As an investor, you'll be well served by identifying the major drivers of the businesses in which you invest. That way, you can spend your time following the metrics that matter most, and potentially see important trends before others do.

In this regard, if you're looking to quickly get up to speed on Costco Wholesale's (NASDAQ:COST) business, the following charts can help you do so.

A Costco Wholesale storefront

Image source: Costco Wholesale. 

1. Membership growth

Costco's personal memberships rose from 26,700 in 2012 to 36,800 in 2016, while business members grew from 6,400 to 7,300.

Image source: Costco Wholesale. 

Roughly 75% of Costco's operating income comes from membership fees, with only about a quarter of the retailer's profits originating from the margin on the goods it sells in its stores. As such, the number of memberships Costco sells is perhaps the most important variable for investors to track.

Over the last decade, Costco has managed to grow total paid members by about 6% annually. To do so, the company focuses intensely on providing value to its members via a powerful combination of high-quality goods, low prices, and a treasure hunt-type shopping experience.

2. Customer retention

Costco's member renewal rates are consistently in the 90% range in the U.S. and Canada.

Data source: Costco Wholesale financial filings. Chart by author.

This compelling value proposition not only drives new membership growth but also helps to entice existing customers to renew their memberships. Costco excels in this regard, with renewal rates that consistently top 90% in the U.S. and Canada and 88% worldwide.

3. Store count

Costco's store count rose from 608 warehouses in 2012 to 715 stores in 2016.

Data source: Costco Wholesale financial filings. Chart by author.

Costco's membership model has allowed it to open new warehouses at an aggressive rate, even while many other retailers are being forced to shutter stores, as consumer shopping habits increasingly migrate online. In fact, Costco has grown its store count by roughly 4% annually in recent years, with the company now operating 737 warehouses, up from 715 at the end of fiscal 2016.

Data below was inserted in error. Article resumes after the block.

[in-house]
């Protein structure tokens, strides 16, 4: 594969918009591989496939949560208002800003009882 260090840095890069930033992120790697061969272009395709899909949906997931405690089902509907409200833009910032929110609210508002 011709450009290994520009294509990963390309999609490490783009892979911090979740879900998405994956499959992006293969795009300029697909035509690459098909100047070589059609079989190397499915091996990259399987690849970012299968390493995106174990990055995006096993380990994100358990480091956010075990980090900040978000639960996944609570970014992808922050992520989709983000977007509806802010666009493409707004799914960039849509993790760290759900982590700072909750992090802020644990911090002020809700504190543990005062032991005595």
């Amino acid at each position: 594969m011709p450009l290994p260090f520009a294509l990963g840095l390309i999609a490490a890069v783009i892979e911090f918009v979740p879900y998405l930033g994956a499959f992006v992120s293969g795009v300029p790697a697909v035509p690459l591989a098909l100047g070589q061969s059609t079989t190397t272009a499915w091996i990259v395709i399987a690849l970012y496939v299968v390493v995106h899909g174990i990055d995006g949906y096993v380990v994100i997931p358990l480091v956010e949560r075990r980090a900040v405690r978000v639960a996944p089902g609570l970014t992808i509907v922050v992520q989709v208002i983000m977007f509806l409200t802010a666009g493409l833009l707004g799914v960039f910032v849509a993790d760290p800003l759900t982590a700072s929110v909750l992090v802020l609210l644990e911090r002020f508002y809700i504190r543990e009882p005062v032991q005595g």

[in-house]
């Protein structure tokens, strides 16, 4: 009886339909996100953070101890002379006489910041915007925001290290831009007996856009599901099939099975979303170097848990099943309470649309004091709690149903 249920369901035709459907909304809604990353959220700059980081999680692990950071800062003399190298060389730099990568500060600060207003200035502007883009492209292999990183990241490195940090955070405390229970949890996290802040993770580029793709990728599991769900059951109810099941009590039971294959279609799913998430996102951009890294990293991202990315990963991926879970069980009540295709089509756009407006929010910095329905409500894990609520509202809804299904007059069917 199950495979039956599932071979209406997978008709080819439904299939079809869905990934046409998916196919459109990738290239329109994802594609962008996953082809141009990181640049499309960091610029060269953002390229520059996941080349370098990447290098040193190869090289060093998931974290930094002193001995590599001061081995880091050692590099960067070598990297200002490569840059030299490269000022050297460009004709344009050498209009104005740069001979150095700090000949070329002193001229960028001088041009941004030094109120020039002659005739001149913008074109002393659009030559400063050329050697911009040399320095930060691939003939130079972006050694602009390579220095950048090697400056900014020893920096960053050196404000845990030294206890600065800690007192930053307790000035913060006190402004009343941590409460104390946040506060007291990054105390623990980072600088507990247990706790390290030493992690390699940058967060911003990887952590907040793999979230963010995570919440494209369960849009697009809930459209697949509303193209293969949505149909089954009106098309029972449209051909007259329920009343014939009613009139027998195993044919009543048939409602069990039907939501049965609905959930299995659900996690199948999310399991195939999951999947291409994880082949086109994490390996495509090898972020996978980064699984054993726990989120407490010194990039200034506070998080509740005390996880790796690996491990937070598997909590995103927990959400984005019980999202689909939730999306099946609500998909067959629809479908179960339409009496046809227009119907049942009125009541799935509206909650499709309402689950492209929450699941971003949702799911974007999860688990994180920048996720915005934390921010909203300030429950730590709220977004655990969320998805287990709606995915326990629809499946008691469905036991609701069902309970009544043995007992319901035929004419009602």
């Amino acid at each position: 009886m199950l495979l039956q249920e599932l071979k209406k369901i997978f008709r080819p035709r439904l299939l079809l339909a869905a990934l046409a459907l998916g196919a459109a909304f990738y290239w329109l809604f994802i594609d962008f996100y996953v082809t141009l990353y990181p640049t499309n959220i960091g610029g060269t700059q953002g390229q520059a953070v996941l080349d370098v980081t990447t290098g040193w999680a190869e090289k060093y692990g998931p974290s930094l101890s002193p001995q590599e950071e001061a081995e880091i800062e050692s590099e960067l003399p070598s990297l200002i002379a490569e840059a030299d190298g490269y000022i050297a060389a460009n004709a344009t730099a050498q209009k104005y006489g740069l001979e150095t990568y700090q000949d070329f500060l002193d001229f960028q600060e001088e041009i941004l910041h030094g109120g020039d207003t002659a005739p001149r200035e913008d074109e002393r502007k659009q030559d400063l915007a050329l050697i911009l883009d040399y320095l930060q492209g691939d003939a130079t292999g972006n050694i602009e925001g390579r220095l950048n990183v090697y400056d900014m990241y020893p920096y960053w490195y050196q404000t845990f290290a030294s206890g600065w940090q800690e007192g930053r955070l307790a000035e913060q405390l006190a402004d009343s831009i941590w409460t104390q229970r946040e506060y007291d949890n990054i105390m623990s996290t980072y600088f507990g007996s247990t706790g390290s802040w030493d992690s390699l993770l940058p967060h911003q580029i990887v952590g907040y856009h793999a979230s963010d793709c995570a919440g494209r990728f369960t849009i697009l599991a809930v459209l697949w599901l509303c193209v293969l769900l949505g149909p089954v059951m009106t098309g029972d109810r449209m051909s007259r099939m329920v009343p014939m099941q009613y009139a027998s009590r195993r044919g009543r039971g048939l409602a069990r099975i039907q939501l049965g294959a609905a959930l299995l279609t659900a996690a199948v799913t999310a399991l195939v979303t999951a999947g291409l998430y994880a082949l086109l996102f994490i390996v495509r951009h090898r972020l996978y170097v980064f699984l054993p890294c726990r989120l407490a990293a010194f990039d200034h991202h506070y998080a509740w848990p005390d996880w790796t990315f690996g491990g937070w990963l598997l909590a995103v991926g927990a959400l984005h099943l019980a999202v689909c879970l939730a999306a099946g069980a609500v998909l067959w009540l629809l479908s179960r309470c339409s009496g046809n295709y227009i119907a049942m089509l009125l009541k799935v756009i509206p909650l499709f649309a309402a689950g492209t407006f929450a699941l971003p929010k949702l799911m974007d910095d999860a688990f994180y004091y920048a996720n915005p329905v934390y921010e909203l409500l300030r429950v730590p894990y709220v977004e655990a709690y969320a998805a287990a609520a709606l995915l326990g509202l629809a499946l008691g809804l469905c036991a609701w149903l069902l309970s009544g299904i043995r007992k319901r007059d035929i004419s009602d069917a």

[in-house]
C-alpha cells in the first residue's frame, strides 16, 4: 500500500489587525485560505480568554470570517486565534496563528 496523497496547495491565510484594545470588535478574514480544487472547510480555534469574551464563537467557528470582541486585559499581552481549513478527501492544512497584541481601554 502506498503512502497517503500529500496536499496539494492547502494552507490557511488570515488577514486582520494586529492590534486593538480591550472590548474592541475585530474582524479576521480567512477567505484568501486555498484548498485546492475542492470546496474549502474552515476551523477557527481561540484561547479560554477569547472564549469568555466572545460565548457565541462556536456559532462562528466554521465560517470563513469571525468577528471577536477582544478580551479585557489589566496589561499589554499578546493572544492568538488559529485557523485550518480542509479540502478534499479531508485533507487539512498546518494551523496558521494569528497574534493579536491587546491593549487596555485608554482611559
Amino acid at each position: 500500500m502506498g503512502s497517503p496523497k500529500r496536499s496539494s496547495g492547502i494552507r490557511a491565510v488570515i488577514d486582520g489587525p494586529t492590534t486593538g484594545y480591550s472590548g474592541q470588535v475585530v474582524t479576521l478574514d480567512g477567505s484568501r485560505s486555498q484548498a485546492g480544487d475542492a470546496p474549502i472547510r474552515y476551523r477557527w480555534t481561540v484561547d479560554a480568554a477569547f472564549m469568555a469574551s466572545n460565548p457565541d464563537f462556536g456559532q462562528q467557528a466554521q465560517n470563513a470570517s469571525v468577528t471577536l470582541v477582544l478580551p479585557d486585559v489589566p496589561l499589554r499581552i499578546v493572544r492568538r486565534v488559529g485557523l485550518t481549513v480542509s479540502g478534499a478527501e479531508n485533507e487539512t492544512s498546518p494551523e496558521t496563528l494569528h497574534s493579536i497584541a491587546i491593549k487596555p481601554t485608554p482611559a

4. Comps

Costco's comparable sales growth excluding the impact of foreign exchange and gas prices declined to 4% in 2016 from 7% in 2015.

Data source: Costco Wholesale financial filings. Chart by author.

Moreover, while many retailers are struggling with plunging comparable store sales, Costco's comps have remained solidly in positive territory. It should be noted, however, that Costco's comparable sales growth decelerated to 4% in fiscal 2016, down from the 6% to 7% growth it consistently delivered from fiscal 2012 to 2015. This a trend that bears watching, as it likely will inform investors as to whether the rise of e-commerce -- and Costco's reluctance to invest heavily in its own online operations -- is beginning to exact a larger toll on its business.

5. Regular dividend yield

COST Dividend Yield (TTM) Chart

COST Dividend Yield (TTM) data by YCharts.

Since it began paying a dividend in 2004, Costco has increased its payout on an annual basis. During this time, investors have enjoyed a fivefold increase in the retailer's regular quarterly payout, from an initial dividend of $0.10 in 2004 to $0.50 today.

Yet even after this impressive growth, Costco's stated yield -- which has historically remained in a roughly 1% to 1.5% range -- actually understates its true dividend payouts to investors. That's because the retailer has paid out sizable special dividends on a fairly regular basis.

6. Total dividends paid

COST Dividend Chart

COST Dividend data by YCharts.

Costco began this trend in 2012 when it declared a special $7-per-share dividend. The company followed this up with a $5-per-share special dividend in 2015 and another $7-per-share payout earlier this year.

While shareholders no doubt appreciate these extra payments, many investors would rather see Costco boost its regular payout more aggressively instead of utilizing these large but irregular special dividends. That's because many investors, particularly those near retirement age, rely on dividends for their income needs; predictability is therefore of the utmost importance.

Costco says that the use of special dividends allows it to maintain financial and operational flexibility, which is true. But perhaps the company can meet its shareholders in the middle with a larger regular payment, such as one that sees Costco pay out 40% of its earnings, rather than its historical 30%. This would still allow for further special dividends when it makes sense for the business to do so. Such a compromise would likely be well received by investors.

This article represents the opinion of the writer, who may disagree with the “official” recommendation position of a Motley Fool premium advisory service. We’re motley! Questioning an investing thesis -- even one of our own -- helps us all think critically about investing and make decisions that help us become smarter, happier, and richer.